Davis Brown Construction Law Blog

Increased Material Costs Leave Contractors Asking about Contract Protections - September 8, 2020

Jodie Clark McDougal

We are hearing about a budget pinch from many homebuilder and general contractor clients tied to the substantial increases in the cost of lumber and other materials; HBA Iowa reports about an 80% increase in lumber costs since mid-April. As the cost of materials for build projects soars, builders and contractors should review their contracts carefully to see if they have options to get some or all of the increased costs covered by the owner and consider revising their future contracts to help protect themselves against abnormal material cost increases.  

Cost-Plus Contracts

Contractors and builders who signed cost-plus contracts with their owner-clients are breathing a sigh of relief, as these contracts fully protect them in this regard, all material costs are directly passed on to the owner-client. Though, contractors should carefully review any provisions in their cost-plus contracts regarding guarantees on any estimated budget and/or a guaranteed maximum price, as modifications may be prudent to these types of provisions.


Stipulated Sum Contracts

Conversely, contractors are much less protected in the typical stipulated sum contract, as contractors generally bear the risk, and gain the benefit, of downward or upward changes in material and labor costs. That said, contractors should review whether the contract has any provisions addressing delays caused by the owner-client, as such provision may provide relief. For example, as the virus took hold, many buyers reconsidered their project - putting the project on hold or delaying decisions as they dealt with the health and safety of their families. If your contract contains this type of provision and you can show that without that delay, costs would not have increased, the owner-client may be liable for the increased cost.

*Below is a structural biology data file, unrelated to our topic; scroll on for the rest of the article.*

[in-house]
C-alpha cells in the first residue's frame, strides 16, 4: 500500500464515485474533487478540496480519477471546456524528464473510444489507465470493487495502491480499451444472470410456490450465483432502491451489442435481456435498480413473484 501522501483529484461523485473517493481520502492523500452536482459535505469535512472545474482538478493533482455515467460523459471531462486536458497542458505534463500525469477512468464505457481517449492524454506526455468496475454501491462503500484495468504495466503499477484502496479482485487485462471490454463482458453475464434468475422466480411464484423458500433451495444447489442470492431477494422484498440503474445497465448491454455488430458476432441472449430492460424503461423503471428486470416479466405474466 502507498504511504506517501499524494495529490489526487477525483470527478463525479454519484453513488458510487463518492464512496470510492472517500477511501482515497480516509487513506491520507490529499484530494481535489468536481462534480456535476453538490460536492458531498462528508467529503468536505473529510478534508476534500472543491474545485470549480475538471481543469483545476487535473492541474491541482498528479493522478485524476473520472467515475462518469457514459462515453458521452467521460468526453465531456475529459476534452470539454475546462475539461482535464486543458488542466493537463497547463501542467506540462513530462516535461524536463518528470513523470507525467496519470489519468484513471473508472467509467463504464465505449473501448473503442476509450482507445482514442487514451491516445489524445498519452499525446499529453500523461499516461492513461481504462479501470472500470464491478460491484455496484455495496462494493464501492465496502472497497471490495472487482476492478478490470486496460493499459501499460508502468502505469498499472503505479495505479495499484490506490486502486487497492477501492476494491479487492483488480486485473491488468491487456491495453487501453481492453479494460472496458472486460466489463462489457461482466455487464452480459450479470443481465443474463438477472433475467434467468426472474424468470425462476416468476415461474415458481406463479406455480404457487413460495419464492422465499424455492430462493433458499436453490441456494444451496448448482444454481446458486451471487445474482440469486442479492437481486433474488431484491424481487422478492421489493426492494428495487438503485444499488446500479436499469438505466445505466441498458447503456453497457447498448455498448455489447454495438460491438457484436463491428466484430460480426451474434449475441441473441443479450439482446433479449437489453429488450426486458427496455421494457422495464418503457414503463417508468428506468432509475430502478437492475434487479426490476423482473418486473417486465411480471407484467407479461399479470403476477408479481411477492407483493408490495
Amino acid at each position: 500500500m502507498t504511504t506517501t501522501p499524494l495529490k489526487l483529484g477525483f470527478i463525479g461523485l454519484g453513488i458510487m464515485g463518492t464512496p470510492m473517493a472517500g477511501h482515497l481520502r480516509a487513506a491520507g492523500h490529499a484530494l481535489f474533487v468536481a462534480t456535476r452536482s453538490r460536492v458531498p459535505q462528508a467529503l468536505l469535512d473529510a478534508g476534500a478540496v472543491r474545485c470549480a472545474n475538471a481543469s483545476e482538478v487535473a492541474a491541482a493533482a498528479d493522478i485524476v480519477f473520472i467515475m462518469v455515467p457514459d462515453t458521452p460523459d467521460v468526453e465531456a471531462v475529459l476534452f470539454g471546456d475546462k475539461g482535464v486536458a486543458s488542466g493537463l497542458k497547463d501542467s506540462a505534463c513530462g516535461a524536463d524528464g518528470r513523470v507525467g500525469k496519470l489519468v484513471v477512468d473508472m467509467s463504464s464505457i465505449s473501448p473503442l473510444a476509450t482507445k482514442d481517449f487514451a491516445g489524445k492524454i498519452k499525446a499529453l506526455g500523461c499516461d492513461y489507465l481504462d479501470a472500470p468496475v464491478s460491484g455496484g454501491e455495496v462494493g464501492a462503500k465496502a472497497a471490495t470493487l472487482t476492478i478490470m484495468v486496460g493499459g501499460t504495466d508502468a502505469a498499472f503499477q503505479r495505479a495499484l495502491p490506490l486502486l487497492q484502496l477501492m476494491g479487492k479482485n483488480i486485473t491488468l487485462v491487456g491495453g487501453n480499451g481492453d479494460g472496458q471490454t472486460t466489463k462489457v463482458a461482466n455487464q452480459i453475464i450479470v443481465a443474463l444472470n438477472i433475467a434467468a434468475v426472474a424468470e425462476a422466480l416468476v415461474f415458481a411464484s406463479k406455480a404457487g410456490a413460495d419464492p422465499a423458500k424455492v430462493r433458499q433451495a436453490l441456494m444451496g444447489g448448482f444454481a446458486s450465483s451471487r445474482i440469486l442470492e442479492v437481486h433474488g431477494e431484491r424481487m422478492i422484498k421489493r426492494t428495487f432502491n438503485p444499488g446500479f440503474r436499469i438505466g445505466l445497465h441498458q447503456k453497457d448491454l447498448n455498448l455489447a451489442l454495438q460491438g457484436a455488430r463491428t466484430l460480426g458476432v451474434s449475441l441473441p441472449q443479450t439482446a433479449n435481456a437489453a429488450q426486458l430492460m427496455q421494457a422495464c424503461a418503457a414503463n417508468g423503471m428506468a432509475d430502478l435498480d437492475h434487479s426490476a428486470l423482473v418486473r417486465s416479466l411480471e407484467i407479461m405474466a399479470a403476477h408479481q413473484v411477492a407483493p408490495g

Recommendations for Future Contracts

To help protect themselves from substantial market-wide material cost increases in the future, contractors and homebuilders should consider the following:

  • Should you start using cost-plus contracts, instead of stipulated sum contracts?
  • Should you add one or more of the following provisions in your stipulated sum contracts?
    • Provision RE: Market-wide Material Cost Increases: Generally, this type of provision provides that the contract price is subject to change if there is an unexpected market-wide increase in the cost of a certain material above X% (often 10% or more) and if the contractor cannot obtain the same or similar material for a lesser amount; in such event, the contract price is subject to increase in the differential amount of the material cost increase.
    • Price Lock Provision: This type of provision mandates only a 30- or 60-day price lock guarantee, such that the contract price is subject to increase at the commencement of the project does not occur until after that price lock period.

These two provisions should help contractors and builders with future substantial material cost increases in the future, but contractors should ensure that their owner-clients understand the effect of these types of provisions.


Finding Relief

We echo our friends at NAHB - if your business is suffering from the increased costs of materials costs, reach out to your members of Congress. Although some of the increased costs can be attributed to the coronavirus - low supply and high demand and the ongoing trade war adds other layers to the issue. Ask your members of Congress to work with the administration to address lumber prices.


Going Forward

Coronavirus continues to teach us new ways to move forward. For builders, this includes adding contract provisions to address everything from government forced shutdowns to material cost changes. Builders are encouraged to work with their attorney to address contractual changes going forward to avoid being on the hook for these massive cost increases.

Davis Brown Law Firm blogs, legal updates, and other content are for educational and informational purposes only. This is not legal advice and it does not create an attorney/client relationship between Davis Brown and readers. Each circumstance is different; readers should consult an attorney to understand how this content relates to their personal situation. You should not use Davis Brown blogs or content as a substitute for legal advice from a licensed attorney in your state. Reproduction of Davis Brown content without written consent is prohibited.